|February 2023: A dozen democratic attorneys general file suit against the FDA in the Eastern District of Washington, challenging the FDA’s current restrictions on Mifepristone, including distribution and certification requirements, as burdensome and unnecessary. The lawsuit seeks declaratory relief that Mifepristone is safe and effective, and that the FDA’s approval of the drug is lawful. In its motion for preliminary injunction to enjoin the FDA from removing Mifepristone from the market, the plaintiffs note that “FDA’s restrictions also single Mifepristone out for paper-trail requirements that create Orwellian dangers for patients and providers, potentially subjecting them to harassment, lawsuits, or even criminal prosecution.” Mot. at 2.||November 2022: Alliance for Hippocratic Medicine, American Association of ProLife Obstetricians and Gynecologists, American College of Pediatricians, Christian Medical & Dental Associations, and individual providers (collectively, the “Texas Plaintiffs”) filed suit in the Northern District of Texas, challenging the FDA’s decades old approval of Mifepristone under the Administrative Procedure Act (5 U.S.C. § 706). In their motion for preliminary injunction to withdraw or suspend the FDA approvals of chemical abortion drugs, the Texas Plaintiffs claim that the FDA is “running roughshod over the laws and regulations that govern the agency and, more importantly, protect the public from harmful drugs.” Mot. at 2.|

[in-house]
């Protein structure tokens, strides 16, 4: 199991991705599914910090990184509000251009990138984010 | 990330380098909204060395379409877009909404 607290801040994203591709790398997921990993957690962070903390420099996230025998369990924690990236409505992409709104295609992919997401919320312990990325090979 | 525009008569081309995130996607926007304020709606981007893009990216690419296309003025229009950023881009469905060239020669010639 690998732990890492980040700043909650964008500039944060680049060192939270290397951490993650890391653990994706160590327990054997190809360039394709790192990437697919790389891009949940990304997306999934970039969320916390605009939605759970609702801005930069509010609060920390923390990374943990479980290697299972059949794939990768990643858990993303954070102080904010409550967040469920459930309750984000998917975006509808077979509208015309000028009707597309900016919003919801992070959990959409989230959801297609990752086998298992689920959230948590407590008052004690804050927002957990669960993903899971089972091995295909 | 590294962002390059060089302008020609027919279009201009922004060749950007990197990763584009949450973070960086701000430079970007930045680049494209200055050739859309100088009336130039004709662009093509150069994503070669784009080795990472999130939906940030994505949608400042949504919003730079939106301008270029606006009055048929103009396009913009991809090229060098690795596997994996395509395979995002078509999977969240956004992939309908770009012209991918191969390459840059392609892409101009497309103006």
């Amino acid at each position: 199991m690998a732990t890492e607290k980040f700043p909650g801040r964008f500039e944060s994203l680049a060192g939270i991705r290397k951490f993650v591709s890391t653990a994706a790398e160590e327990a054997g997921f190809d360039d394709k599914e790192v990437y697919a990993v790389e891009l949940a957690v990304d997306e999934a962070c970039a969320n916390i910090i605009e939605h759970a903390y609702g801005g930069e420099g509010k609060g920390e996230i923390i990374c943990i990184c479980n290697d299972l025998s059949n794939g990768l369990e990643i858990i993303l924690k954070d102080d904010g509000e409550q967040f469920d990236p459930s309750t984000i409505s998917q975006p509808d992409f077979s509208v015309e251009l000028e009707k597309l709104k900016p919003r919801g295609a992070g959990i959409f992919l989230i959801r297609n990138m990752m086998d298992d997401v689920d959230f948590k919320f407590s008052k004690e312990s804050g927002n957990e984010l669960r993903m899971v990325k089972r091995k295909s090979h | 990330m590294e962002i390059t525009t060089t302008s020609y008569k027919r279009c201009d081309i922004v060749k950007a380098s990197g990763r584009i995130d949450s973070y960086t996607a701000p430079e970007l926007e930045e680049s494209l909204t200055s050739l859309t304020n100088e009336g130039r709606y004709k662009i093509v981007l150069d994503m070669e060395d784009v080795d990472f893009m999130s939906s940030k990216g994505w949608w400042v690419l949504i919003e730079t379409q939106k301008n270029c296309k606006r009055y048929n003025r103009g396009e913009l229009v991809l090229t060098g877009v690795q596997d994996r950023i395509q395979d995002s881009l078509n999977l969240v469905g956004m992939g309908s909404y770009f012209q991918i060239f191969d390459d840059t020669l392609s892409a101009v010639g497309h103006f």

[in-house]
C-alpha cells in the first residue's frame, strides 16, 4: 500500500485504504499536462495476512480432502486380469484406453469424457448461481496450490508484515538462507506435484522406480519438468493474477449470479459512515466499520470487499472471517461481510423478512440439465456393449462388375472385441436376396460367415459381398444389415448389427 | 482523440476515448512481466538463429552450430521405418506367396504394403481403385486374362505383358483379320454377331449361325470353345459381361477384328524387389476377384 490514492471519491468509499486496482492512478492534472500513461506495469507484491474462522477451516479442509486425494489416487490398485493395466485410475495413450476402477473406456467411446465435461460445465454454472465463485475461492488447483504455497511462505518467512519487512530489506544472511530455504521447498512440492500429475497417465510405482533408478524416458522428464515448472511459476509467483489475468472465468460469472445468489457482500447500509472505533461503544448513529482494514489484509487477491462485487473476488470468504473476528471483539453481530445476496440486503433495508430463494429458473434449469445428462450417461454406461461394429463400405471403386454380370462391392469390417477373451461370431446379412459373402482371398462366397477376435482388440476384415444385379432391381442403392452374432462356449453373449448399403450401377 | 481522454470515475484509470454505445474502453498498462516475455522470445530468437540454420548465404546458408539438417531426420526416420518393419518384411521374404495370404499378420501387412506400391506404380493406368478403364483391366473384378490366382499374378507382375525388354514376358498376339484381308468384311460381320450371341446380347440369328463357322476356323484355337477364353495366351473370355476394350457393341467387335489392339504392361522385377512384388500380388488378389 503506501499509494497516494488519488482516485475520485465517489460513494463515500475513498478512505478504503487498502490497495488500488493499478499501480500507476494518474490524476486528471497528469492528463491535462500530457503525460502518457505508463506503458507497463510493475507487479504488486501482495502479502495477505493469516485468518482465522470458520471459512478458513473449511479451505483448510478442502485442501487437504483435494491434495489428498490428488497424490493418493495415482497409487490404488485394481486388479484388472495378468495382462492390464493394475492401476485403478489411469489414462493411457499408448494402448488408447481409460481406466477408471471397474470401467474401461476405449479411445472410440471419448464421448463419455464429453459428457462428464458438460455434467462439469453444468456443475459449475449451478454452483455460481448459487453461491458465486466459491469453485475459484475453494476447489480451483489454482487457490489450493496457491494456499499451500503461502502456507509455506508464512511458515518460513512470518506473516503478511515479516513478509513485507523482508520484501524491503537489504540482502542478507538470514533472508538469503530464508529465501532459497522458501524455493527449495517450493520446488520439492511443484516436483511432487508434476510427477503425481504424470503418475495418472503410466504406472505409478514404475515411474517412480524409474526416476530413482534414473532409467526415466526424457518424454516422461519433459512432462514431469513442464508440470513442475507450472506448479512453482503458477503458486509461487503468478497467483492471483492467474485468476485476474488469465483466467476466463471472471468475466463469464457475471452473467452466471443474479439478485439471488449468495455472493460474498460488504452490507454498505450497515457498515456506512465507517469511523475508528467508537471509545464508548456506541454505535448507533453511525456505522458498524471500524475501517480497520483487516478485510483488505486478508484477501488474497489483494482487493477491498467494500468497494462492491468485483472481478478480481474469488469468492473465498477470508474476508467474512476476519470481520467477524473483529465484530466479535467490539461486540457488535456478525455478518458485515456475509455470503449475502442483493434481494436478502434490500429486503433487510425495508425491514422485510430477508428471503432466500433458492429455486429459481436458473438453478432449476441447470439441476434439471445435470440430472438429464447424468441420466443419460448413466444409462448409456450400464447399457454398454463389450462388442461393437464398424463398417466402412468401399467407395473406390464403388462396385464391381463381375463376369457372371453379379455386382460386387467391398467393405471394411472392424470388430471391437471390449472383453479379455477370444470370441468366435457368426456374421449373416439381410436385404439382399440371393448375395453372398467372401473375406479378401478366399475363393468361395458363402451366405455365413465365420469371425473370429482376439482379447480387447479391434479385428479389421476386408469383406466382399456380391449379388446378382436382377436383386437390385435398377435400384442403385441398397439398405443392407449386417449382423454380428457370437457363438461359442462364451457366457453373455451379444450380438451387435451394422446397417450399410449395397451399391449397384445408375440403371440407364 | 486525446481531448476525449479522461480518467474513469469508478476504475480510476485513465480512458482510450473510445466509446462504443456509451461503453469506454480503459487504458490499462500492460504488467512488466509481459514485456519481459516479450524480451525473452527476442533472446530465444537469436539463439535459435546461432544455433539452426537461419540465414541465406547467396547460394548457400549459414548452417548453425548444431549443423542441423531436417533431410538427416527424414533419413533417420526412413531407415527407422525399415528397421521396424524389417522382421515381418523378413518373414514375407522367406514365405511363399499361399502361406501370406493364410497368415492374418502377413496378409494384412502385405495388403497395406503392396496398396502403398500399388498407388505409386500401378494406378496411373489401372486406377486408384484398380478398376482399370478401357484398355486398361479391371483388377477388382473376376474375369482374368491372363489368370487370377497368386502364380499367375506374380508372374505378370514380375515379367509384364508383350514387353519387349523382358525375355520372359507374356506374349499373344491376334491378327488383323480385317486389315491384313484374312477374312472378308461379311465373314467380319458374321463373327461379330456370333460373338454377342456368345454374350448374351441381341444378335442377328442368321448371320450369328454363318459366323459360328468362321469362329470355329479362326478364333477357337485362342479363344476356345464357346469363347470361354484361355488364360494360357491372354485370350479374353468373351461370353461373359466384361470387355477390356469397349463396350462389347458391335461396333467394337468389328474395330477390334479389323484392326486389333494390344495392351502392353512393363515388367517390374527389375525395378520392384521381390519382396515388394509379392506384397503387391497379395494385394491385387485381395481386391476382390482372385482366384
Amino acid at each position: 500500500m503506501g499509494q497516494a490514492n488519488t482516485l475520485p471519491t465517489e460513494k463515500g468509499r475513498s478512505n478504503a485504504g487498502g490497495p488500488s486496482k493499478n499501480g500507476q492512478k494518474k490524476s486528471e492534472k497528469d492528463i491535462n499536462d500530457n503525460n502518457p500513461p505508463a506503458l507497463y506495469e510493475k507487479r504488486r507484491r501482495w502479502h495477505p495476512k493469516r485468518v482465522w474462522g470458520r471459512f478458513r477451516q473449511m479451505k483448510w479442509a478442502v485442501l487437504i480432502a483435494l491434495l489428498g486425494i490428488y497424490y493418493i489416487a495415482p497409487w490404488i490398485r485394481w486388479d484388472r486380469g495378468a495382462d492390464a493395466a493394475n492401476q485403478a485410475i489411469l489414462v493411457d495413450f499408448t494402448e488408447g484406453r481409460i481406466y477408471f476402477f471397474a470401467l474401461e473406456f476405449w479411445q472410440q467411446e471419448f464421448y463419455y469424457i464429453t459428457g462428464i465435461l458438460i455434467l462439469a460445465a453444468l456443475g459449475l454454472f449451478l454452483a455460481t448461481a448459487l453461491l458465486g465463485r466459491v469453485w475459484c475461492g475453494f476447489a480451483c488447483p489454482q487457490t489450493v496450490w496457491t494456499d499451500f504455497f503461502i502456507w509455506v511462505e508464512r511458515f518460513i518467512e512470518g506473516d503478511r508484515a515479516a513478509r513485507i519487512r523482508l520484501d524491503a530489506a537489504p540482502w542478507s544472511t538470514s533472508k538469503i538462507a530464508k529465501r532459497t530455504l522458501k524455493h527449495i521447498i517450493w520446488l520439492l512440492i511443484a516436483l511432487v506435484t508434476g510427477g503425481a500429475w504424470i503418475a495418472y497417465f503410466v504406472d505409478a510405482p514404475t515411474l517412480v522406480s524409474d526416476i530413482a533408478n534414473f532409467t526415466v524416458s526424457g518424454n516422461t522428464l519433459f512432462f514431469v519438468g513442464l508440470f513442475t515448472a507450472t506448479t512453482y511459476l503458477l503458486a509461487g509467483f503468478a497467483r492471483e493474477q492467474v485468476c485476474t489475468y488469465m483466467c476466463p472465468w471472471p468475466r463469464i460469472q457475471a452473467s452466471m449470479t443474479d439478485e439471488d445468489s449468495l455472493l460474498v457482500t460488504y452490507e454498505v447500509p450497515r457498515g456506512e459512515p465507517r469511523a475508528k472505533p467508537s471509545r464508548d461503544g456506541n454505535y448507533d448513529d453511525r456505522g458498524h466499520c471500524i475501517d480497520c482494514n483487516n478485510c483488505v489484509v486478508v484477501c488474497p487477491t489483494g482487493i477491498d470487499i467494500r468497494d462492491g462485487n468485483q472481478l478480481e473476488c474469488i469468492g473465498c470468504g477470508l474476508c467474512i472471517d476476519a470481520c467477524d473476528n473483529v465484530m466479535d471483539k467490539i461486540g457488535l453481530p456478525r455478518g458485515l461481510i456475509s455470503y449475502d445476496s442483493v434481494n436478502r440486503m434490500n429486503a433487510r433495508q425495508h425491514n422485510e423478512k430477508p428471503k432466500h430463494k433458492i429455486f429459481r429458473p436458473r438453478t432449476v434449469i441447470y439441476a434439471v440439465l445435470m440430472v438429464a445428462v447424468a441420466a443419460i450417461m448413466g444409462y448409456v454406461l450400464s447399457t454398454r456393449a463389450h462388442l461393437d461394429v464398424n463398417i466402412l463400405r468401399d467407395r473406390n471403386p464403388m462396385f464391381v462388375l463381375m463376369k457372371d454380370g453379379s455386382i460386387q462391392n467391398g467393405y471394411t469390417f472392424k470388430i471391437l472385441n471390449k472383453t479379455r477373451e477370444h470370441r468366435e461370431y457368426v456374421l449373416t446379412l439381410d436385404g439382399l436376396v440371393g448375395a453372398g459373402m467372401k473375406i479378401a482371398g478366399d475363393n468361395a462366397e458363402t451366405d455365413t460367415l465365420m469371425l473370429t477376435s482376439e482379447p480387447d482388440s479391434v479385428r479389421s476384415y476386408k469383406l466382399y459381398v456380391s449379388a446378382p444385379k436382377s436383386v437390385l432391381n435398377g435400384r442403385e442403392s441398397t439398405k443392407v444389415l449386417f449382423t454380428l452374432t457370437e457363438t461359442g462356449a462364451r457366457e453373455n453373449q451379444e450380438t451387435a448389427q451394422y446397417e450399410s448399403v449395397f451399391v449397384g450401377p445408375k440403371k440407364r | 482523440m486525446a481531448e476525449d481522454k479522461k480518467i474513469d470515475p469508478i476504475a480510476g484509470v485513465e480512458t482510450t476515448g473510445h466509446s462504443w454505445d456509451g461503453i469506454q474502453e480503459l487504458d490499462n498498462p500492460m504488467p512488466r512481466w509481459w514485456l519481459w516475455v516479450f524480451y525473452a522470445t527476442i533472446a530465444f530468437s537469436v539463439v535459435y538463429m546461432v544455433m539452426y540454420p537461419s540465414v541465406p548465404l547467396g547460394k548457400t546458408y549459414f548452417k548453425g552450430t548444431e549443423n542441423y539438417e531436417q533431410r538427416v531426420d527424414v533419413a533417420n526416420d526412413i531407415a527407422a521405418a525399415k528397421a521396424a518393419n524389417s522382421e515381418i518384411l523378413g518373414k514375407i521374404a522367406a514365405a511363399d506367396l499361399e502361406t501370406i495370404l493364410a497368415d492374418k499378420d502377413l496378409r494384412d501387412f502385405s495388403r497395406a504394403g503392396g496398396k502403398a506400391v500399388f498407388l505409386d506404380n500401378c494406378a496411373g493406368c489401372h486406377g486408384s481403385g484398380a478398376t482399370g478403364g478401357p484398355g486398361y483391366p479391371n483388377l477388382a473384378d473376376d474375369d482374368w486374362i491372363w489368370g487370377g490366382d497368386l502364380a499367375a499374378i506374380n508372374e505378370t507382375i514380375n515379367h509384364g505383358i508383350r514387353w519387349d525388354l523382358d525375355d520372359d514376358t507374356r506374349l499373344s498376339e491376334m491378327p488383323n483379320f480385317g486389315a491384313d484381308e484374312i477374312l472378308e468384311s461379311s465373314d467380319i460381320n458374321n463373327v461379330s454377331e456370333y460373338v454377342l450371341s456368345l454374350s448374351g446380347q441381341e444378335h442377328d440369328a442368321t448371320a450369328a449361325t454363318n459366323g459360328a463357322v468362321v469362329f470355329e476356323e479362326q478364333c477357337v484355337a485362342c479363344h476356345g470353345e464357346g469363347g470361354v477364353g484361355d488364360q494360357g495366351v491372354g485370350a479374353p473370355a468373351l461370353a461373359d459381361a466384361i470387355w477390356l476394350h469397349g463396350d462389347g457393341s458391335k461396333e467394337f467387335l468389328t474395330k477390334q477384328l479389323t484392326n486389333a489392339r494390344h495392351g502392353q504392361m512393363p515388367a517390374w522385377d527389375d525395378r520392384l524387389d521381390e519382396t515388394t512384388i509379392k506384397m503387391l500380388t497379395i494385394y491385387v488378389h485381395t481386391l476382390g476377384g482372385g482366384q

|April 7, 2023: Judge Thomas Rice rules that the FDA is prohibited from “altering the status quo and rights as it relates to the availability of Mifepristone” in seventeen states and the District of Columbia.||April 7, 2023: Judge Matthew Kacsmaryk rules in favor of Plaintiffs, halting FDA’s approval of Mifepristone, but stays the ruling for seven days in order to allow the Biden Administration time to seek an emergency appeal.|
|April 10, 2023: DOJ seeks clarification from court regarding the FDA’s obligations in light of the Texas ruling.||April 12, 2023: Fifth Circuit grants DOJ’s request for a stay in part, allowing partial access to the abortion drug pending the appeal. The Fifth Circuit noted that while “the statute of limitations bars plaintiffs’ challenges to the Food and Drug Administration’s approval of Mifepristone in 2000,” challenges to FDA’s 2016 REMS changes to expand access and limit restrictions are in fact timely. Fifth Circuit Order, at 2.|
|April 13, 2023: In response to the request for clarification, Judge Rice issued an order affirming that for the 17 states and D.C., access to Mifepristone should remain unchanged, Texas ruling notwithstanding.||April 14, 2023: Distributor of Mifepristone, Danco, Laboratories, LLC (“Danco”) filed an application to the U.S. Supreme Court for emergency relief, following the Fifth Circuit’s order to reinstate restrictions on Mifepristone during the appeal. Danco requested either a full stay of the Texas District Court ruling pending appeal or for the court to grant certiorari in the case.|